Supporting Muslim employees during Ramadan…

Updated: Apr 1


Ash Ahmad (She/Her), ED&I and Wellbeing Consultant | Associate CIPD | Life/Career Coach. Ash is a versatile and accomplished DE&I and Wellbeing Consultant with over 10 years’ experience in a breadth of functions including Diversity & Inclusion, Training & Development and HR. She helps organizations create an inclusive work environment through various training and strategic planning. Diversity and Inclusion topics can be sensitive and triggering and she is known for creating safe spaces where people feel comfortable sharing their experiences without judgment.



Interview by Denise Young, WIL National Diversity and Inclusion Advisor and CEO and Consultant of Tiger’s Eye Advisory Group

With Ramadan starting on April 1st, I was looking on LinkedIN for blogs that would help me understand a bit deeper and to provide simple tips on the “do’s” and “don’ts” I came across an article written by Ash Aham and I reached out to Ash to share her knowledge.


Denise: In your article you wrote, “on most occasions when we say things, our intent is not bad but sometimes the way it comes across or makes a person feel can be quite problematic”. Please explain further.

Ash: Ramadan is a very sacred month for Muslim employees and we feel a sense of pride and gratitude that we are able to participate in this blessed month so when our colleagues say they feel sorry for us for having to fast, it can leave us having to justify why they shouldn’t because we don’t want them thinking bad about our faith.


Denise: Have you experienced doing this and what has helped you to honor yourself and your faith?

Ash; I've definitely found myself doing this in the past and I feel partially it has to do with how Muslims are portrayed in the media which makes me very conscious of making sure I show the true reflection of my faith which is of love, compassion and mercy. So adopting an approach of admiration as opposed to pity would be more beneficial.


Denise: Do all Muslims fast?

Ash: In another one of my articles, I explain that there are certain people exempt from fasting and may not wish to disclose their reasons, therefore it’s important for individuals to educate themselves as to why certain people may not be fasting and not just call them out when they see them eating during the month of Ramadan.


Denise: What can leaders do to support anyone who is fasting?

Ash: There are many things leaders and organisations can do to support those who are observing the month of Ramadan, this may start with acknowledging the month, flexibility around working hours, meeting times, accommodation for time off during Eid. More information about this can be found on my LinkedIn page: https://www.linkedin.com/in/ash-ahmad-b2670b90/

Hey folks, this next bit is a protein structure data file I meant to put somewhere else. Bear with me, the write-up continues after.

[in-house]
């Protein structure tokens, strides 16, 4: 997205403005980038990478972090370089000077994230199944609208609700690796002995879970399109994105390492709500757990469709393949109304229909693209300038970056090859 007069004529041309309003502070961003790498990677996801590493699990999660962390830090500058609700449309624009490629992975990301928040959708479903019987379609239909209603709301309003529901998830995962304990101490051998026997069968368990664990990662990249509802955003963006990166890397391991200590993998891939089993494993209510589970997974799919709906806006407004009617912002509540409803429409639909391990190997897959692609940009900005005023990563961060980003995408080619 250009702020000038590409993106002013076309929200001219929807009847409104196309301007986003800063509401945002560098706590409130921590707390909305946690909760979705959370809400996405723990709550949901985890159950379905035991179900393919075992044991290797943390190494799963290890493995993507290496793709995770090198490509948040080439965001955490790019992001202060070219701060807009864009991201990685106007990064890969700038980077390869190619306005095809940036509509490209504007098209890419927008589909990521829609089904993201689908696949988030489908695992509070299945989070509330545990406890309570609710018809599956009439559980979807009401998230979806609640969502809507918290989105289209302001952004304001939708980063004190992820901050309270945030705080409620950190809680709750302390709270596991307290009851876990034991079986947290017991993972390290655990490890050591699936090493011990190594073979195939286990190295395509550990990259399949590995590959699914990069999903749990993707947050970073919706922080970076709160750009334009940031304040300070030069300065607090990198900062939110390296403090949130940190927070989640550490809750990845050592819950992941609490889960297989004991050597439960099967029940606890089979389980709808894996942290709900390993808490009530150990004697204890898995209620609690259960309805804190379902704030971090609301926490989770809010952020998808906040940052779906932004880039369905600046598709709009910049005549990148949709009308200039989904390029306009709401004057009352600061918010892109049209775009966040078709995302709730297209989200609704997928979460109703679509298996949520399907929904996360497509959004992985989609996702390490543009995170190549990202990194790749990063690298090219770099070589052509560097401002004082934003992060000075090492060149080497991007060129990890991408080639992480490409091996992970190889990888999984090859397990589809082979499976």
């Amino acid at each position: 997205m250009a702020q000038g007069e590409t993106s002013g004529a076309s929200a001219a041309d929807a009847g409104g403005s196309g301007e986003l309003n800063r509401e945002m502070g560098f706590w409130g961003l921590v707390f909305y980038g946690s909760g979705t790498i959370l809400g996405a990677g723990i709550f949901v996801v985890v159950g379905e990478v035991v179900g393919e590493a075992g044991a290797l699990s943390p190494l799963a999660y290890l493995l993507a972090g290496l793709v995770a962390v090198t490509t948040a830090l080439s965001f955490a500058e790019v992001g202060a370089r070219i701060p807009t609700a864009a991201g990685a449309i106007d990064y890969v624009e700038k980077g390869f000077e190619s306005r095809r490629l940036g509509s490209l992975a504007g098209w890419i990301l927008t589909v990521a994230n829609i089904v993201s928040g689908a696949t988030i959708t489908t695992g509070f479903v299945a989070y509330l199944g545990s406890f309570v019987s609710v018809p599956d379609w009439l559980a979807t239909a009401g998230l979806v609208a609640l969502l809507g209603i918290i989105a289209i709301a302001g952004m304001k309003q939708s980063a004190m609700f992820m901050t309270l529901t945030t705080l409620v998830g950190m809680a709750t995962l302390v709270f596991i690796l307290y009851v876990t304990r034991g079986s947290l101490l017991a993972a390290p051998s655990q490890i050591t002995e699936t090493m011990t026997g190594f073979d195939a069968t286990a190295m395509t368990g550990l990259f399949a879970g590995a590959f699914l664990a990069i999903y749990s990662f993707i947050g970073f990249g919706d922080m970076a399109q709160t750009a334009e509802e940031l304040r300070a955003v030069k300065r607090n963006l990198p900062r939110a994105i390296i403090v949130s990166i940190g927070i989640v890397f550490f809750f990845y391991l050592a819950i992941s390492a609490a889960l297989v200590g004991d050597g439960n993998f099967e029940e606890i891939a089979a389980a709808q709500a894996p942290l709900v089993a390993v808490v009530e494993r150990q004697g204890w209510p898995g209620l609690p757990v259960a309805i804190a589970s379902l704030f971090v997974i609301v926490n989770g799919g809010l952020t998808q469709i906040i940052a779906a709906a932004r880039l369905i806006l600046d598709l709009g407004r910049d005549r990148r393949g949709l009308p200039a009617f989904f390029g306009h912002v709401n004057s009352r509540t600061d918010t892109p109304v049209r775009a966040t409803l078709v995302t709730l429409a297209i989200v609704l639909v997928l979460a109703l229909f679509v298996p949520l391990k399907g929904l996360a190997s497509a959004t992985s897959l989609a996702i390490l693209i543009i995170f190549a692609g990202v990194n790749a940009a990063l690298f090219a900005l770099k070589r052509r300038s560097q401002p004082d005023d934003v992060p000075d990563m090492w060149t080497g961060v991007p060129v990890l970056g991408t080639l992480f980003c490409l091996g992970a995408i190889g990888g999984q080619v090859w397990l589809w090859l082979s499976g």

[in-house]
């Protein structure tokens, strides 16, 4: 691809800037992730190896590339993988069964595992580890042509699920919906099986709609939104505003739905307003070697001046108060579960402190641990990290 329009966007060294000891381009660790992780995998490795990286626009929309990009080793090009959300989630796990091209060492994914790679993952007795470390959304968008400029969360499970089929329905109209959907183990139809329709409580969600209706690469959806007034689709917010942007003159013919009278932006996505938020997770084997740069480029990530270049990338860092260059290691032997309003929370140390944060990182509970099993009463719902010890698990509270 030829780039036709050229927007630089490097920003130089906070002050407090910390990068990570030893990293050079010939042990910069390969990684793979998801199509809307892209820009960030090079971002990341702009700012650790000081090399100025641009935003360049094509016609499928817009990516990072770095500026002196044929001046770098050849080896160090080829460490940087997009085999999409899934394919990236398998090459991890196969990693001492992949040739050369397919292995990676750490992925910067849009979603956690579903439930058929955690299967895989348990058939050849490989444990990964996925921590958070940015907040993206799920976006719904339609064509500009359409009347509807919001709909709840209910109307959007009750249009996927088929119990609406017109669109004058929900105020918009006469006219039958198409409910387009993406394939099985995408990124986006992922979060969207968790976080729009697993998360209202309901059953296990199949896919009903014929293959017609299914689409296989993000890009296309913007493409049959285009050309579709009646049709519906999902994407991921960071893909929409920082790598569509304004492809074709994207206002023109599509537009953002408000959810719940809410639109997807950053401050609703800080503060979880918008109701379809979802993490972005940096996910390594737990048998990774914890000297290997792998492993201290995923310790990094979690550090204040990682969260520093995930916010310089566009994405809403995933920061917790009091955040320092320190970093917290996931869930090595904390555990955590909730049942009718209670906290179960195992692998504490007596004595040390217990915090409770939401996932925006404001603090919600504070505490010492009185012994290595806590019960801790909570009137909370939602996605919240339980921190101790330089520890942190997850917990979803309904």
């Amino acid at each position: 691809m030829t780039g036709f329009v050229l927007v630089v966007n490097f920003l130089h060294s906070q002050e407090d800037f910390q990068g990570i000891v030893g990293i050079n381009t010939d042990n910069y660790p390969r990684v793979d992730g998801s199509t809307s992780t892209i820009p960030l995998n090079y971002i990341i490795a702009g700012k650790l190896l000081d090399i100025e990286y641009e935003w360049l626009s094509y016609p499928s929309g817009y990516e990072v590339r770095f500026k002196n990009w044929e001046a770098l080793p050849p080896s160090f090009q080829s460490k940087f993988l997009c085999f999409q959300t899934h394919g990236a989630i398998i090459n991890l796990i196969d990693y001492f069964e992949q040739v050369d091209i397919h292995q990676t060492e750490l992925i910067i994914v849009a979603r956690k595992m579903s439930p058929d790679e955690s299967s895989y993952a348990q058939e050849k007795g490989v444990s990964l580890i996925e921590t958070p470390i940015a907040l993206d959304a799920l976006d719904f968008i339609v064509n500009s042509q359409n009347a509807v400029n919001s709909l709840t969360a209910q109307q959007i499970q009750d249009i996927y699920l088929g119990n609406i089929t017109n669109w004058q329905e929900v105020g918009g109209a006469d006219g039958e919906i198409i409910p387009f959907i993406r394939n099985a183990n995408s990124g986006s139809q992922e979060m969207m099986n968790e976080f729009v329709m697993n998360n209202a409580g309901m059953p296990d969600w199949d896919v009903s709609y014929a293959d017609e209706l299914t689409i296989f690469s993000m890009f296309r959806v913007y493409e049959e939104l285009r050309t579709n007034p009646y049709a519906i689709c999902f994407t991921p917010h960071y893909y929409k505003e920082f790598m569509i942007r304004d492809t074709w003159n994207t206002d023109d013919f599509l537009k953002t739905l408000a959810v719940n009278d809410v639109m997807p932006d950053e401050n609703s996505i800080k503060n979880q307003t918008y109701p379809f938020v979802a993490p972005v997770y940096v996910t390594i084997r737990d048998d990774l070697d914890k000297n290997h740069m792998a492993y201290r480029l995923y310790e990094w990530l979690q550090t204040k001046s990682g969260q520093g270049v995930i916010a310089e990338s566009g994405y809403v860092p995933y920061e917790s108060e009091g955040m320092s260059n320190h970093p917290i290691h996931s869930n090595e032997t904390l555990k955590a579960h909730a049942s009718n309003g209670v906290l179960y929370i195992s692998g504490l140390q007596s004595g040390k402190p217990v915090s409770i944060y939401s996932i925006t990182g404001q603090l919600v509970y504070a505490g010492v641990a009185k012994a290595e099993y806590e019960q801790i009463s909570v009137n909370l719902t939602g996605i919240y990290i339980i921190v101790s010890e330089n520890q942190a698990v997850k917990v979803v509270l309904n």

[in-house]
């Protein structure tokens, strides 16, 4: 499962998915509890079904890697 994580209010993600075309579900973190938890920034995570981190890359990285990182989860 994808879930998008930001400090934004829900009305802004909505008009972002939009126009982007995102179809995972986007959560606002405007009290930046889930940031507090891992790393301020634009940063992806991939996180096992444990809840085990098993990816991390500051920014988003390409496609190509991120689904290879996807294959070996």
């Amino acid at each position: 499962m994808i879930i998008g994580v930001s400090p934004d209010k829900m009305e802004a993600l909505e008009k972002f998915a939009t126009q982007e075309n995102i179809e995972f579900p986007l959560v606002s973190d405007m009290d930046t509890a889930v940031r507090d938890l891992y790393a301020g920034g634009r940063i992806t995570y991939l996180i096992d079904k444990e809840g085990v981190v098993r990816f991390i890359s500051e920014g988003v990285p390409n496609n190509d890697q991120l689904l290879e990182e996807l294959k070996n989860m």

Denise: I feel uncomfortable eating around those who are fasting therefore I do not. Is this the right thing to do?

Ash: One of the purpose of fasting is to abstain from food and drink and that also means when others are eating or drinking in front of you. As Muslims we believe the reward is greater when people around us eat and we aren’t impacted by it, so I honestly don't think people are being polite when they say it’s ok for you to eat in front of them.. The respect is in asking if it's ok, despite you knowing they’re ok and just make sure we aren’t using language like “oh, you’re really missing out here”. Because we believe we aren’t missing out at all, therefore you shouldn’t feel uncomfortable about eating in front of us.


Denise: How can a leader support their employees who choose to work through their lunch break to leave earlier?

Ash: It's very easy to say to someone or allow someone to continue working if they’re not eating but showing your employees you care about them and their wellbeing is important. You should encourage them to take regular breaks throughout the day in order to remain well and productive.

On the first or second day it may be ok but eventually they’ll notice their productivity and concentration levels will drop. Also it's a legal requirement in some countries to take a break every 6 hours and even if it's not a legal requirement, it's still good practice to encourage your fasting employees to take a break. If employees are wanting to finish earlier, have a conversation around flexible working for the month, could they start earlier to finish earlier, or take a shorter lunch, or start late in order to get a lie in after being up for prayers during the night.


Denise: What are some simple communication tips to pass along to team members?

Ash: Below is a simple infographic I created with only a few examples but should definitely give you an understanding of how the language we use is key when creating an inclusive work environment.

Connect with Ash:

LinkedIN: Ash Ahmad

Instagram: Instagram

Website: https://changing-mindset


Article written by Denise Young, CEO/Founder/Consultant: Tiger’s Eye Advisory Group. Reach out to Denise (deniseyoung@tigerseye.ca) if you or your organization is interested in Diversity and Inclusion, Leadership or Communication workshops, Keynotes or Facilitation Services.



Connect with Denise:

LinkedIN: Denise Young

Website: tigerseye.ca

Email: deniseyoung@tigerseye.ca


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